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ARCS Scholar Alum Receives Prestigious MacArthur Fellowship

Posted on Thursday, June 23, 2011

Kelly Benoit-Bird, ARCS Scholar alum, was named a 2010 MacArthur Fellow by the MacArthur Foundation. Commonly known as the "Genius Award," the MacArthur Fellowships recognize some of the most high-achieving, creative and groundbreaking individuals working in the arts and sciences today. 

The award carries a $500,000 stipend for the recipient to continue research. 

Kelly, 34, studies the interrelationships of animals in different marine environments, using acoustics and other sophisticated technologies. Her innovative uses of sonar in tracking marine creatures from Humboldt squid to spinner dolphins have led to new discoveries about their feeding behavior, movements and even communication. She is an associate professor in the College of Oceanic and Atmospheric Sciences (COAS) at Oregon State University.

“This is a well-deserved recognition of a tremendous young scientist who not only is creative, but is an exceptionally well-rounded person,” said Mark Abbott, dean of the OSU College of Oceanic and Atmospheric Sciences. “Kelly has been instrumental in discovering new types of behaviors and structures within marine ecosystems and her observations of these actions occur in time and space scales never before seen.”

Kelly was honored by the White House in 2006 with the prestigious Presidential Early Career Award for Scientists and Engineers, one of only 56 researchers who have achieved this award. She received the 2005 Young Investigator Award and $396,000 from the Office of Naval Research for equipment for use in her lab just one year after joining the OSU faculty.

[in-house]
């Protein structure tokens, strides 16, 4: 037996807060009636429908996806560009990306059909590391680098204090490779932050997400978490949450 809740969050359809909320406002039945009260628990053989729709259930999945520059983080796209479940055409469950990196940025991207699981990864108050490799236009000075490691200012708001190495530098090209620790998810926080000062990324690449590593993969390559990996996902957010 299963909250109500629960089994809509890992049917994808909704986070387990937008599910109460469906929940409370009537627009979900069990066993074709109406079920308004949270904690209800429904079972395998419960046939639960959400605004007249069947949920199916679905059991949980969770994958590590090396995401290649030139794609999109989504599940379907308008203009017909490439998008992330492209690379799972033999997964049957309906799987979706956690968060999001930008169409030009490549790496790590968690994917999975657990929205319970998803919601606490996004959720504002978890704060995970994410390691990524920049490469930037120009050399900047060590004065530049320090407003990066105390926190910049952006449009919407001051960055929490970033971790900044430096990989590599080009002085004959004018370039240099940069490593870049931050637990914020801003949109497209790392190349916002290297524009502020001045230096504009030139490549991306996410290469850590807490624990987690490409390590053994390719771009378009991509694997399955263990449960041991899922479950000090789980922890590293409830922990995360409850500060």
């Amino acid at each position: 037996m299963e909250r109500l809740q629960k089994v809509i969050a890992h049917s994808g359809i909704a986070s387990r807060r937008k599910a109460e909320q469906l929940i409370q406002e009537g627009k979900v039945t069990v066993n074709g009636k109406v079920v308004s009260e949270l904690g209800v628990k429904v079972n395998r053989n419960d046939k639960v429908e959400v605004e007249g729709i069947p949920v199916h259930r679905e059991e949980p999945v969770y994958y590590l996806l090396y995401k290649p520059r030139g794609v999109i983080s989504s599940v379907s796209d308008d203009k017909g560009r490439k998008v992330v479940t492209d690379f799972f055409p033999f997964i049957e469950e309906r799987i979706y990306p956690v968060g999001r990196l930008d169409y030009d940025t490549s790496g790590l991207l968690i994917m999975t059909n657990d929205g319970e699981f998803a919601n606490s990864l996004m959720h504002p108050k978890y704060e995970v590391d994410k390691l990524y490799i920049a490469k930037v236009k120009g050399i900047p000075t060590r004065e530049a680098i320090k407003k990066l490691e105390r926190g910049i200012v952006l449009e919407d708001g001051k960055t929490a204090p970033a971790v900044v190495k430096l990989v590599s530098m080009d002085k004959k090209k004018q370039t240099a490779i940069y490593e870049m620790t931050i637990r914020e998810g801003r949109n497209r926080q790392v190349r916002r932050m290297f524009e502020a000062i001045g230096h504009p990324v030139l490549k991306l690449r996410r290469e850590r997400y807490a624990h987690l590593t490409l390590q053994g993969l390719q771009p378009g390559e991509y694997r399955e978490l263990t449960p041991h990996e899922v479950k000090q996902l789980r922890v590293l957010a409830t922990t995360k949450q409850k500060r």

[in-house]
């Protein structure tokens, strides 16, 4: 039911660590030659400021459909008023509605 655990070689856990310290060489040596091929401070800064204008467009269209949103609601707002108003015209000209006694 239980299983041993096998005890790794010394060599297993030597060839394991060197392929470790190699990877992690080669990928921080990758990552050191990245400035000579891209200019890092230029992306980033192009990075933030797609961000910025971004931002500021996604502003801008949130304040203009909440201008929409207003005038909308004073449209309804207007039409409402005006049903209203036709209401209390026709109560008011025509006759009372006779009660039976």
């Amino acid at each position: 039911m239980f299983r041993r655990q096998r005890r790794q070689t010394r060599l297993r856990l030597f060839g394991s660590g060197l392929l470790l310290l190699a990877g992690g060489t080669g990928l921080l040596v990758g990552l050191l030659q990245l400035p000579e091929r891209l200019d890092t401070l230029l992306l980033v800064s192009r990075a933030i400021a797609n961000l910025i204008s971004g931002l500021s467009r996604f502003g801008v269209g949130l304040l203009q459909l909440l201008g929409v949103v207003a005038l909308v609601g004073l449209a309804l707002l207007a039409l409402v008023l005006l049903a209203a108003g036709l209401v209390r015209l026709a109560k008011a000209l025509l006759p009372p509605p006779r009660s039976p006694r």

She also received the Early Career Award from the American Geophysical Union and was honored in 2009 with the R. Bruce Lindsay Award for achievement by the Acoustical Society of America.

The Acoustical Society is using Kelly as a model scientist in publications aimed at middle school students.

Kelly studies how different marine species from zooplankton to whales relate to each other in marine environments and throughout time. Her wide-ranging research includes projects on forage fish assemblages in the Bering Sea, schooling of pelagic fish, jumbo squid in the Gulf of California, predation effects on zooplankton, foraging of dusky dolphins and sperm whale diets.

Much of her work utilizes sophisticated acoustic monitoring that allows her to track, for example, the balletic movements of foraging spinner dolphins at night when the use of cameras and lighting would be intrusive. She also creates her own digital representations of the data, and often freehands her own scientific illustrations.

Some of Kelly’s most recent research has focused on the importance of thin layers of plankton that may range over miles of the ocean but are only a couple of feet thick. Kelly and her colleagues concluded that these unusual assemblages are important to the feeding behavior of anchovies and sardines, helping drive the marine food web.

“We were able to create a three-dimensional map of the zooplankton and measure the response of the anchovies and sardines,” she said. “They completely changed their behavior when they encountered the thin layer.”

Just why plankton arrange themselves in the thin layer may be the subject of her follow-up research. Kelly’s studies have been funded by the National Science Foundation, Office of Naval Research and other organizations.

Kelly earned her PhD at the University of Hawaii and received an ARCS Foundation Scholar Award in 2003 from the Honolulu Chapter.